I have reviewed no less than seven times your entire episode on Charlie Rose.
Your artful simplicity, studied humility and former hairline all positively radiated against the set’s dark background.
As one of my lesser colleagues on the desk marveled, “Lloyd seemed almost human: Why?” To which I replied, evenly: “because he finally read my last memo.”
Of course there was no reason you should look to one of your own traders for advice. But now that you have, we must proceed quickly. American public opinion is volatile; our exposure to it is peaking, and it will be more difficult than usual to create the illusion for American mortals (or as we like to call them, “The Morts”) that our business is in their interest, much less that we share anything in common.
This time, please, do not wait five months to internalize my new action items. They are:
No. 1: Implicate the rest of Wall Street, as quickly as possible.
It’s always unnatural to hear the name of Goldman Sachs in the same sentence as Deutsche Bank, much less Merrill Lynch. We must put aside our revulsion. The American people might enjoy seeing one firm being driven out of business by a criminal investigation. They’re less likely to allow for the destruction of every big Wall Street firm. They just forked over trillions to keep them afloat.
This job of putting our behavior in a new context -- comparing it not to some broad universal standard of “decency” but to Wall Street standards -- must be done delicately.
For example I was once hauled before a second-grade teacher and simply shouted, “You ill-paid, third-rate moron! I did nothing worse than what every other kid was doing! It is illogical not to punish them, too!”
The outburst did nothing to alleviate my situation, and probably made it more difficult than it needed to be for me to gain entry to Princeton. But the episode taught me one of the central tenets of the Goldman Way: far better to rig a system than to fight it.
Our public relations staff might quietly and helpfully walk even hostile reporters through some of the deals created by these other firms. Ditto our lawyers in their meetings with the Securities and Exchange Commission.
No. 2: Continue to use Warren Buffett, but don’t forget to pay him.
When Warren said that stuff the other day about wishing you had a twin brother so he could employ you both, he didn’t mean it as a sign of his undying admiration for you.
Remember: He said almost exactly the same sort of things about John Gutfreund, after Gutfreund had given him a sweet deal to rescue Salomon Brothers from oblivion. The moment Warren was forced to choose between Gutfreund and his money, he chose his money.
Don’t force him to make that choice. If you want more loud character references from Warren Buffett (you do) you must insure that he continues to think of you as profitable.
I don’t know if there are ways Goldman Sachs might simply give money to Berkshire Hathaway for free, but we should explore the possibility.
Hide the Props
No. 3: Hide, and hide from, the prop group.
If you must be seen in public with Goldman employees, make sure they are bankers and brokers, and not our proprietary traders. You did an excellent job on Charlie Rose of making it seem the prop group didn’t even exist.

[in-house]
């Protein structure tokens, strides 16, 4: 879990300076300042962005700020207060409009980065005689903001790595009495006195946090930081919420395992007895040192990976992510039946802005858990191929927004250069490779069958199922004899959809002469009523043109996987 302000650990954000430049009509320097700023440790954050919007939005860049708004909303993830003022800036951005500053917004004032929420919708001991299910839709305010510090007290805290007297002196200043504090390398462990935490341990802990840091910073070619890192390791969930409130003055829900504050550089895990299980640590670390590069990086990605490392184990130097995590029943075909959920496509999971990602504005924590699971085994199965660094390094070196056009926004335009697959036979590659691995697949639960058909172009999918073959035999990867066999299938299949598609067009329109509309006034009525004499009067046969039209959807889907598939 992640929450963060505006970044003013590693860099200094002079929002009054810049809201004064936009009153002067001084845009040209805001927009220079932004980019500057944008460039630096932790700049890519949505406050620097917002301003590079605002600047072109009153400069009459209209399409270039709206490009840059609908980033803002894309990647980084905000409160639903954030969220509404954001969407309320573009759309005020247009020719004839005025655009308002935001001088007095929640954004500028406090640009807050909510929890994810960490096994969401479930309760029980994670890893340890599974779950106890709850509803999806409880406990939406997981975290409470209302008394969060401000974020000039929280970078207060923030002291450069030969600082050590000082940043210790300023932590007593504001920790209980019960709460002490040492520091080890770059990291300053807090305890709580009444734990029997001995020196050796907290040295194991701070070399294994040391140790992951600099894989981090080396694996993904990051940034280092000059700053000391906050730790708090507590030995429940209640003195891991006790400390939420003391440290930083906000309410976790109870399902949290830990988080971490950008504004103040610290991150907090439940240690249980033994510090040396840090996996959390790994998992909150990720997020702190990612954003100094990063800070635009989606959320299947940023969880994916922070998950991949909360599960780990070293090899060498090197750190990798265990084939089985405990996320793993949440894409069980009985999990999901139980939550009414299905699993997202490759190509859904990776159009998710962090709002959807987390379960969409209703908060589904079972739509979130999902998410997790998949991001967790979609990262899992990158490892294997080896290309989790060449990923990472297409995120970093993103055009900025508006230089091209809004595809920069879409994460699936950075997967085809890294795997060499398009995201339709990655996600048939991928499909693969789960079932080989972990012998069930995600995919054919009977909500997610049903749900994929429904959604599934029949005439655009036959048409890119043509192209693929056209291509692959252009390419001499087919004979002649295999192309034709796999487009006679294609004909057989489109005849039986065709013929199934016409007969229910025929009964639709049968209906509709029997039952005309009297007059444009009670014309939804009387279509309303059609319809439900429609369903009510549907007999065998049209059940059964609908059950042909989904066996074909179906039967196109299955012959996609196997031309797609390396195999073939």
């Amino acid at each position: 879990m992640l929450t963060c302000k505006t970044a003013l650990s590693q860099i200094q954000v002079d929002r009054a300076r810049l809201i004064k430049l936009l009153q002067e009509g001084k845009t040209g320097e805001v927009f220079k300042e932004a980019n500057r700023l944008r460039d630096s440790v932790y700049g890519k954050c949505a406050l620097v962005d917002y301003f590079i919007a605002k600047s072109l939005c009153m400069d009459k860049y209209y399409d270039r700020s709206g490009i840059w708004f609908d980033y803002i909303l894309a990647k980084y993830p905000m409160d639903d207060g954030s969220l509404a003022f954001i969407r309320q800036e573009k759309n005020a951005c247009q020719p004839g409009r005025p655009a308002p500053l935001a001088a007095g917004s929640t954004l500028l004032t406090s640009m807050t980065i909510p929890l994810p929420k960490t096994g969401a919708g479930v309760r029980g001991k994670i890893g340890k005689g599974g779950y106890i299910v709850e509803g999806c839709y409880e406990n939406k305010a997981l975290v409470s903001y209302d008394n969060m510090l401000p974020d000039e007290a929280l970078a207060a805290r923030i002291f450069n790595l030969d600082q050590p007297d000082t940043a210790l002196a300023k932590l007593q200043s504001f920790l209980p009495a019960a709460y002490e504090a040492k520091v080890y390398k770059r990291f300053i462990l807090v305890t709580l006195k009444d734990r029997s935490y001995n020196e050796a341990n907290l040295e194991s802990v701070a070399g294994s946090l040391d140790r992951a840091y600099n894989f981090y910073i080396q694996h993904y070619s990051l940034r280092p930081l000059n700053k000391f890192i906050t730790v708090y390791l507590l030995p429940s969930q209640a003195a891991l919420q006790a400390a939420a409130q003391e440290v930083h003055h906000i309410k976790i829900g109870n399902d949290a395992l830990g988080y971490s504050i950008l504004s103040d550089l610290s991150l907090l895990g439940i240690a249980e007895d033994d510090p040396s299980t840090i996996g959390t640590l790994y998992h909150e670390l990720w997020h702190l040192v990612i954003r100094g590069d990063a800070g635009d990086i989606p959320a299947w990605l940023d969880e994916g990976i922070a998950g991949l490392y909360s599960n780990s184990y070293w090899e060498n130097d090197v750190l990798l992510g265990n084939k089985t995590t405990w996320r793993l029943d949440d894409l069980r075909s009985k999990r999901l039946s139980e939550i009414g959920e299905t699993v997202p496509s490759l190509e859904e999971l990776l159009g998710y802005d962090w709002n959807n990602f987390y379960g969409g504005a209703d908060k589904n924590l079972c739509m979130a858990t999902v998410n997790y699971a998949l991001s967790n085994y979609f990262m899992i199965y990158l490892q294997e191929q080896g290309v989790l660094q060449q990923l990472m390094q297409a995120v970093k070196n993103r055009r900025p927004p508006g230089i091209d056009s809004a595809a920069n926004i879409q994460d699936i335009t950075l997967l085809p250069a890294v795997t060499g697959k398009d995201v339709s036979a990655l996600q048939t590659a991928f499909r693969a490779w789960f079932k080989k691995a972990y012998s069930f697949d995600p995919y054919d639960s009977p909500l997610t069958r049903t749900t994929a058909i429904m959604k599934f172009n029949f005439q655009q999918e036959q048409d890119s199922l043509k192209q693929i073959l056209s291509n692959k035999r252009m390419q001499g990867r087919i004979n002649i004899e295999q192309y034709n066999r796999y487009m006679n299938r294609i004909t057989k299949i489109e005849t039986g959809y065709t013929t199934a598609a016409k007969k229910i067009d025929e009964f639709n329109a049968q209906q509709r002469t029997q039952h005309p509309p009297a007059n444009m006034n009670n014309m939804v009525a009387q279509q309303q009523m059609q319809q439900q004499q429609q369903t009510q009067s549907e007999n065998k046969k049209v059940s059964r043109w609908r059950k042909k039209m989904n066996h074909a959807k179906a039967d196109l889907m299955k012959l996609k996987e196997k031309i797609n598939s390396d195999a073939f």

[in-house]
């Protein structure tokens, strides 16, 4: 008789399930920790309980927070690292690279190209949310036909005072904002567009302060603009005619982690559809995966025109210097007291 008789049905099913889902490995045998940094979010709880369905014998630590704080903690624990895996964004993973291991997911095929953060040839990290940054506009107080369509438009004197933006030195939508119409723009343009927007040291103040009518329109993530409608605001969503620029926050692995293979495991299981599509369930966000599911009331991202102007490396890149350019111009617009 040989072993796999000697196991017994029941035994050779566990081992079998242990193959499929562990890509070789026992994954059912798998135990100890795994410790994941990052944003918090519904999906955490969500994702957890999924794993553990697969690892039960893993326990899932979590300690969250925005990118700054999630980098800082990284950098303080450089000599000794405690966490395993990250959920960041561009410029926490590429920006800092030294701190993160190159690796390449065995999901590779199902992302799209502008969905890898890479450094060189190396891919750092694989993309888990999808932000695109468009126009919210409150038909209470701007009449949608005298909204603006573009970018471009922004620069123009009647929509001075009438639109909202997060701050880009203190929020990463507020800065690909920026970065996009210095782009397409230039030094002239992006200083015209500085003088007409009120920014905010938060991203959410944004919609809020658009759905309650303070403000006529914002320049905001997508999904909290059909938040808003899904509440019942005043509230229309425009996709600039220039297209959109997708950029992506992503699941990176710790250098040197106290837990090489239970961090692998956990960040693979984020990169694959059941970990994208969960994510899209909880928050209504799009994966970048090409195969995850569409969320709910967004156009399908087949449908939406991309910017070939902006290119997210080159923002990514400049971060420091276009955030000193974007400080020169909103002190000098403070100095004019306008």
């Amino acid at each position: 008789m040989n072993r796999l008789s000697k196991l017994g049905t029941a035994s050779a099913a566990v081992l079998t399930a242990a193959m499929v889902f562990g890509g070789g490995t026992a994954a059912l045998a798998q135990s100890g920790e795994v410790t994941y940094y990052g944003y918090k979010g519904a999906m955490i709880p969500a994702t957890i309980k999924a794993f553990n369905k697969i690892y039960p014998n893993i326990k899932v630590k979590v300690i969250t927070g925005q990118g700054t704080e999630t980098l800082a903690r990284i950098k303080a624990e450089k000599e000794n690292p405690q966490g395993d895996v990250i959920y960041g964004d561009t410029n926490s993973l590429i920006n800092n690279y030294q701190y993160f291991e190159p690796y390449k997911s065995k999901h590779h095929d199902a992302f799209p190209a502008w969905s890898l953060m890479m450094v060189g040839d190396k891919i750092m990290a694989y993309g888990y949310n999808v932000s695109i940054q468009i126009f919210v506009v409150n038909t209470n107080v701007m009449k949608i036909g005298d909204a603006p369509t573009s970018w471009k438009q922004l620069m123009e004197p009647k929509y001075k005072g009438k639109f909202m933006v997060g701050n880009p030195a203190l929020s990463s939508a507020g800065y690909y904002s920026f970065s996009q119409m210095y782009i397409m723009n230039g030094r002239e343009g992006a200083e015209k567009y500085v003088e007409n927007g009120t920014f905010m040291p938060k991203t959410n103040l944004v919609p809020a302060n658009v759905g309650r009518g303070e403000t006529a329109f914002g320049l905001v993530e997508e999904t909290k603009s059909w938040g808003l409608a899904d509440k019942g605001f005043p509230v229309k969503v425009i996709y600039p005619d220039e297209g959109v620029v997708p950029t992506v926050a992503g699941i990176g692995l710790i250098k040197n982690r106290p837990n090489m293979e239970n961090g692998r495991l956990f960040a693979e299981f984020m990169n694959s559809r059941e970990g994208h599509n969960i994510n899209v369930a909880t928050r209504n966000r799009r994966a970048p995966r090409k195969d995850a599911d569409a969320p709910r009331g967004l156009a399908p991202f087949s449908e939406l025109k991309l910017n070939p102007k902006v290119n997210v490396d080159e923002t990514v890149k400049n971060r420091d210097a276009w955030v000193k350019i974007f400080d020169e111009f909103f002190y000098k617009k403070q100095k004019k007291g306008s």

We were mere “market makers” who helped our customers “get the risk they wanted.”
At the same time, but for different reasons, you should limit your private interaction with the prop traders, especially Jonathan Egol.
The SEC’s complaint focused on one of Jonathan’s Abacus deals and yet failed even to mention Jonathan. Instead they fingered the French guy.
At first I took it as just another sign of Mort stupidity. But now that the Justice Department has gotten involved, and is combing through all the Abacus deals, I wonder. Why is no one yet talking about Jonathan? Why is no one making noises about the deals structured for Jonathan -- and not John Paulson -- to short them? Is it possible that Jonathan has been helping them to understand our business? Just saying...
Our French Problem
No. 4: You need to address our French problem.
In a matter of weeks Fabrice Tourre has gone from non- entity to a potential asset (a “rogue trader” who might have gone quietly so that the firm might survive) to a huge liability (hero on Wall Street, who somehow has managed to portray himself as both a religious martyr and a mere cog in our machine.)
Going forward I suggest that our personnel department reexamine the French male’s ability to subordinate himself. In English there is no “I” in team. It turns out that the French use a different word: equipe.
Our international people should have known this. At the very least they should have been queasy about hiring guys who look as if they’d rather be wearing espadrilles.
‘Things Like Ethics’
No. 5: Be careful not to say or do anything now that will constrain our ability, after this crisis has passed, to do whatever we want.
The other day, on your emergency conference call with our customers, you said that you wanted Goldman to be seen as a “leader in things like ethics.”
I couldn’t have put it better myself. If in the future we fail to be a leader in ethics we can point to your statement as evidence that we never intended to be a leader in ethics, merely in “things like ethics.”
To that end, I intend to compile a list of things like ethics, in which we might strive to be a leader, without risk to our profitability.
(Michael Lewis, most recently author of the best-selling “The Big Short,” is a columnist for Bloomberg News. The opinions expressed are his own.)(from Bloomberg, May 12, 2010)